Wednesday, December 28, 2011


In the cluttered world of poetry publishing where chapbooks--self-published or otherwise--multiply and breed like feral rabbits, it's refreshing to stumble upon a compact volume of work that stands up against the best of the best. In Past, Present, Suture (Drifting Man Press) poet Stephen Caratzas has woven together a tangled web of street worthy ruminations that will suck the reader into his world, a world rife with darkness, longing, compassion, love lost, regret, and despair. In other words, life, as most of us will know it at one time or another.

In Life Among The Cubicles, Caratzas captures the banality of life as an office drone in five simple, yet artfully written sentences that will resonate loudly with anyone who has ever trudged through a day in corporate America. That Waitress With A Black Eye Reminds Me Of You, Joan is a moment in time captured with an economy of words that any contemporary poet should admire and emulate. The Trick is a jazz riff disguised as poetry, an improvisational solo of fractured lines and crooked words that redefine language and spatiality in modern poetry, and is one of the more impressive writes here.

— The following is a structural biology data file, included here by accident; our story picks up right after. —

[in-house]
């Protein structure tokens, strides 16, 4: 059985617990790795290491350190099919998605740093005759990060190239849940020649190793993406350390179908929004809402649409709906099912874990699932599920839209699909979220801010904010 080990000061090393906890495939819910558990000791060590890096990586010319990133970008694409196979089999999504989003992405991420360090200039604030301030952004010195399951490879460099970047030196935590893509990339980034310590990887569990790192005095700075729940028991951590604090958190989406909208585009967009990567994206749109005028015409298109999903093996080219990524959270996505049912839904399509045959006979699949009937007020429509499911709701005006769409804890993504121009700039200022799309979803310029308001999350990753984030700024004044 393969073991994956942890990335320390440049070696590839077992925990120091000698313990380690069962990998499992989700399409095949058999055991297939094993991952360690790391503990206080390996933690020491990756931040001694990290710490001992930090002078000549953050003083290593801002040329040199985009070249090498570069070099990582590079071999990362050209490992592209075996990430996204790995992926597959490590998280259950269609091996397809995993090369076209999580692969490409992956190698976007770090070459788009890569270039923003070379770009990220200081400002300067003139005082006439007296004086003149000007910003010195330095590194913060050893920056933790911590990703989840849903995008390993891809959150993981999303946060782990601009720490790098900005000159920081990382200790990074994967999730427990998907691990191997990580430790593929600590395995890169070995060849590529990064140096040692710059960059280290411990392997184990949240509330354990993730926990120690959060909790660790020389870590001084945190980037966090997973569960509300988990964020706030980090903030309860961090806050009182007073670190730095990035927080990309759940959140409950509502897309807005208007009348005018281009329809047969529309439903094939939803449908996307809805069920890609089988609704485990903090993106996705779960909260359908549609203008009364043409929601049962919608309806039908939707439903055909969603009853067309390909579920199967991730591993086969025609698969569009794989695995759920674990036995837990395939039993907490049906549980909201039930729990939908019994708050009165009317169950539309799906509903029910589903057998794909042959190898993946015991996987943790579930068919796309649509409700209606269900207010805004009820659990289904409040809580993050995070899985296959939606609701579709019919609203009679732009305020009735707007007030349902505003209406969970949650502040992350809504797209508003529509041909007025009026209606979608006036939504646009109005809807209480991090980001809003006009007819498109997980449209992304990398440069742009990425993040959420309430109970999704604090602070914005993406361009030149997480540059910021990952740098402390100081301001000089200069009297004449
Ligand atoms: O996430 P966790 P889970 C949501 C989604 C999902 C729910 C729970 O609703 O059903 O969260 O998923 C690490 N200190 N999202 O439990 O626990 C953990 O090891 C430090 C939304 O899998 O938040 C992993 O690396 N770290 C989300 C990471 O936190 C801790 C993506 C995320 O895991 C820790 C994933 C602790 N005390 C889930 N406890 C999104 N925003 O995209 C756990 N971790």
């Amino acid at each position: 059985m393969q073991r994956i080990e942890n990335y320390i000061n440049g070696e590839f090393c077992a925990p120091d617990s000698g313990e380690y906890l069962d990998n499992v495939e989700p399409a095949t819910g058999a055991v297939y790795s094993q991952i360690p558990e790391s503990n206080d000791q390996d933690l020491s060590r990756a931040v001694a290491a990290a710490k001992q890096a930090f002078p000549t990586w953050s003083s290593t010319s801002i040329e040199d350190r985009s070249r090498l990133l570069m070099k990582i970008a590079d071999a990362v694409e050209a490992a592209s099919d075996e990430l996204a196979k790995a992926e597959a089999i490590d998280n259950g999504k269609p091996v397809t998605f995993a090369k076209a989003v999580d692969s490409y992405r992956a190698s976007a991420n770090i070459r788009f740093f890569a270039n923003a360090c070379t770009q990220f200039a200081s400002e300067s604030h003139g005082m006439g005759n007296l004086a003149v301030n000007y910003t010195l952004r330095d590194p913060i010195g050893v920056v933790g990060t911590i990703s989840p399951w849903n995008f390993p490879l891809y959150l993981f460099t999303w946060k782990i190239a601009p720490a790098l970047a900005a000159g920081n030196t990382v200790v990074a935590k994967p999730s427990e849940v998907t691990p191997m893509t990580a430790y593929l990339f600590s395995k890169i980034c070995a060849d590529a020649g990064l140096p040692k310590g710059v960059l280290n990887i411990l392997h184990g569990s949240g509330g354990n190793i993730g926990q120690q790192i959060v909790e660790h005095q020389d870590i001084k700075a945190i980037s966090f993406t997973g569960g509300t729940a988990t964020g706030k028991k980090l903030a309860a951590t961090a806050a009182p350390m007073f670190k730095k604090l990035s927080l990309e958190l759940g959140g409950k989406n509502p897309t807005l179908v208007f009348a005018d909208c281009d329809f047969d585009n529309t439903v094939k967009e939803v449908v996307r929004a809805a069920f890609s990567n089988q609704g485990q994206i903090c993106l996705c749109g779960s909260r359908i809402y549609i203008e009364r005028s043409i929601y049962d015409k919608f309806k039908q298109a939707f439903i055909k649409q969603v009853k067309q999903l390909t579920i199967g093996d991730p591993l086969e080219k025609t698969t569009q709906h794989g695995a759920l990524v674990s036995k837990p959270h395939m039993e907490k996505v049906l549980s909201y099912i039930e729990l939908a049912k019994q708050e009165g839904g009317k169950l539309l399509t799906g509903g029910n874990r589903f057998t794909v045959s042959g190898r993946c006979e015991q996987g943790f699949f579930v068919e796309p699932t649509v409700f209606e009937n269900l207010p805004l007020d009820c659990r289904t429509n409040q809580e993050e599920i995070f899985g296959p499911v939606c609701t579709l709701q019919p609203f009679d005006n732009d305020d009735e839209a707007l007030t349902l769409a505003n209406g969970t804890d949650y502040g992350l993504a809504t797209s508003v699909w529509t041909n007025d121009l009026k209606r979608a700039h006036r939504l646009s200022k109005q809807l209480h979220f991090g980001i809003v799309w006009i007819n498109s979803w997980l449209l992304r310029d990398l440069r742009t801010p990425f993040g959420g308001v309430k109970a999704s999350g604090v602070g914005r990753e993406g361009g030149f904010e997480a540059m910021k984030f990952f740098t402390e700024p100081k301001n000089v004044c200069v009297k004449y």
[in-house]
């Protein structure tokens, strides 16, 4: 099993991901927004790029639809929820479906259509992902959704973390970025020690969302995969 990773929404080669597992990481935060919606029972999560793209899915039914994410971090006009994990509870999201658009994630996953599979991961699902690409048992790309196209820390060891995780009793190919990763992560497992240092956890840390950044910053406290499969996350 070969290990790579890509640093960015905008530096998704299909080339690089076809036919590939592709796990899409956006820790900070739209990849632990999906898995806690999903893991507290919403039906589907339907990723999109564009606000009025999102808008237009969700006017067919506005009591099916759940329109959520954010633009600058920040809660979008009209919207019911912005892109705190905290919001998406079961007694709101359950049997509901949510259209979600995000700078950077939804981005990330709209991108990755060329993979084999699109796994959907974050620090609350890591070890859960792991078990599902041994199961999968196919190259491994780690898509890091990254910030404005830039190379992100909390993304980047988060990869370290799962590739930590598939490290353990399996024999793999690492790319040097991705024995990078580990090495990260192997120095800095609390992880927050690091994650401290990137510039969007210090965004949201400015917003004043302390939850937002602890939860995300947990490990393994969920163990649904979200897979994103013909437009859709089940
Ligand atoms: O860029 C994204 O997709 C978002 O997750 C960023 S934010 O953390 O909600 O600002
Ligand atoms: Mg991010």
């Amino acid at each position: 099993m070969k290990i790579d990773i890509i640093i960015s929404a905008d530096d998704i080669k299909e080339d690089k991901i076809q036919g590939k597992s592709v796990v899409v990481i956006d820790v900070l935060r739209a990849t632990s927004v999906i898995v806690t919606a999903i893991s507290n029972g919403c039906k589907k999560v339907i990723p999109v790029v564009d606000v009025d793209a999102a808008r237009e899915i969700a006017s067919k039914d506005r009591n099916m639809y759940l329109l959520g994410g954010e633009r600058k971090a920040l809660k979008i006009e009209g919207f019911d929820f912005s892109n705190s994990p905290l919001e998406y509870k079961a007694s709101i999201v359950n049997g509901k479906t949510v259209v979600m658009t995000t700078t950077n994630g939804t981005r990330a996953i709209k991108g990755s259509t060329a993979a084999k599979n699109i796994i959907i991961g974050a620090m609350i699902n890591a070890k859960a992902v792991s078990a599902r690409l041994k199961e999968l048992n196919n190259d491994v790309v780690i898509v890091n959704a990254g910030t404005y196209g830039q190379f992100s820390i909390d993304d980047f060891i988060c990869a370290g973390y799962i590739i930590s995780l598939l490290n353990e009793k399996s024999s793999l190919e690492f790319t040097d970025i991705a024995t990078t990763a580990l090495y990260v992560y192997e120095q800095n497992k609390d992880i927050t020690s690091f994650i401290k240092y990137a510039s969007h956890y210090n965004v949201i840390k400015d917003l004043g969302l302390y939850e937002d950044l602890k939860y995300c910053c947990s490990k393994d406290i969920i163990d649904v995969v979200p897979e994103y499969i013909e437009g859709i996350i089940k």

As a collection, the 28 poems presented in Past, Present, Suture represent the work of a poet who adheres to the "write what you know" philosophy quite closely, while avoiding the black hole of banality that can often overshadow on-your-sleeve style writing. Individually, each piece in the chapbook can stand alone, but as a collected work, Past, Present, Suture is a glimpse into the future of modern, contemporary poetry. And the future looks bright, indeed.

A.g. Synclair
Editor & Publisher
The Montucky Review
28 December, 2011

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